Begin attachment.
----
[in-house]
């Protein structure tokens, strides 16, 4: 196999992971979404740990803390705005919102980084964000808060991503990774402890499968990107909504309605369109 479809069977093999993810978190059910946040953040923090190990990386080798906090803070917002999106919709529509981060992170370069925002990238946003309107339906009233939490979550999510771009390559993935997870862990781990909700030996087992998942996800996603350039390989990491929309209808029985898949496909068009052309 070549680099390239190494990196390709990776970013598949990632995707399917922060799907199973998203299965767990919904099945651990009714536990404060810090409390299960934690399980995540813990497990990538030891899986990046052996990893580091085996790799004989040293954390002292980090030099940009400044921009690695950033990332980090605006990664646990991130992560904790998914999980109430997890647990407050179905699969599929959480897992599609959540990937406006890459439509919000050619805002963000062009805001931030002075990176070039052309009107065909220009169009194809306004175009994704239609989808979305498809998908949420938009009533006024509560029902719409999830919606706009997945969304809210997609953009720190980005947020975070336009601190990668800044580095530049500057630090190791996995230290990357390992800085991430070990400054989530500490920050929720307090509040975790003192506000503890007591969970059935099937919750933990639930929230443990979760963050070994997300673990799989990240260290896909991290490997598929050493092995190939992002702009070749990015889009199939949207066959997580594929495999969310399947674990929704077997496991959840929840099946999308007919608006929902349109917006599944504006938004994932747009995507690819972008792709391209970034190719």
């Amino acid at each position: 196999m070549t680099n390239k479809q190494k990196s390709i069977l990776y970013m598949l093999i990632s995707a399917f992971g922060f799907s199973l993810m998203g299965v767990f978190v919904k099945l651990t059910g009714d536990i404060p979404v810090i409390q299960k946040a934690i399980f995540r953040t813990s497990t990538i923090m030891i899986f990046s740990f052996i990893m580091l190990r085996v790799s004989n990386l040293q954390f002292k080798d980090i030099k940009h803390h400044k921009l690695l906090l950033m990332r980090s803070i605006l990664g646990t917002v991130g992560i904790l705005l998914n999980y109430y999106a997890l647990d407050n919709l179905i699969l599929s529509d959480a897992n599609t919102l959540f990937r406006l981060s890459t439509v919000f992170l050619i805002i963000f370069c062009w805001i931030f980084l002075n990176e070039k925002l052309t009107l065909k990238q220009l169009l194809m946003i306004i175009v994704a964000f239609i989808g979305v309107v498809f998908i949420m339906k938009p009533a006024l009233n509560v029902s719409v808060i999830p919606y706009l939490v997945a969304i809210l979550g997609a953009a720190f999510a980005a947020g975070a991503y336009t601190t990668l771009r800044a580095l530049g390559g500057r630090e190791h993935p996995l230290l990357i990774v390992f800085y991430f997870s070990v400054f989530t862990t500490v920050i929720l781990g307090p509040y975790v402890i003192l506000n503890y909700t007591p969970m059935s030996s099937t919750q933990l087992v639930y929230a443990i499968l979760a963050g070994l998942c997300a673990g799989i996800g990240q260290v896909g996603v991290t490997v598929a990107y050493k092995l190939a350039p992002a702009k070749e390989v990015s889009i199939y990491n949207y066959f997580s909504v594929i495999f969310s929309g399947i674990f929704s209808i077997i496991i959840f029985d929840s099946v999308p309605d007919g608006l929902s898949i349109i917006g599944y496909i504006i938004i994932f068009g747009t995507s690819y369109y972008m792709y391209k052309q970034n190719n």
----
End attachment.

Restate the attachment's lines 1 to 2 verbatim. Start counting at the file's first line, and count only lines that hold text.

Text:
[in-house]
């Protein structure tokens, strides 16, 4: 196999992971979404740990803390705005919102980084964000808060991503990774402890499968990107909504309605369109 479809069977093999993810978190059910946040953040923090190990990386080798906090803070917002999106919709529509981060992170370069925002990238946003309107339906009233939490979550999510771009390559993935997870862990781990909700030996087992998942996800996603350039390989990491929309209808029985898949496909068009052309 070549680099390239190494990196390709990776970013598949990632995707399917922060799907199973998203299965767990919904099945651990009714536990404060810090409390299960934690399980995540813990497990990538030891899986990046052996990893580091085996790799004989040293954390002292980090030099940009400044921009690695950033990332980090605006990664646990991130992560904790998914999980109430997890647990407050179905699969599929959480897992599609959540990937406006890459439509919000050619805002963000062009805001931030002075990176070039052309009107065909220009169009194809306004175009994704239609989808979305498809998908949420938009009533006024509560029902719409999830919606706009997945969304809210997609953009720190980005947020975070336009601190990668800044580095530049500057630090190791996995230290990357390992800085991430070990400054989530500490920050929720307090509040975790003192506000503890007591969970059935099937919750933990639930929230443990979760963050070994997300673990799989990240260290896909991290490997598929050493092995190939992002702009070749990015889009199939949207066959997580594929495999969310399947674990929704077997496991959840929840099946999308007919608006929902349109917006599944504006938004994932747009995507690819972008792709391209970034190719």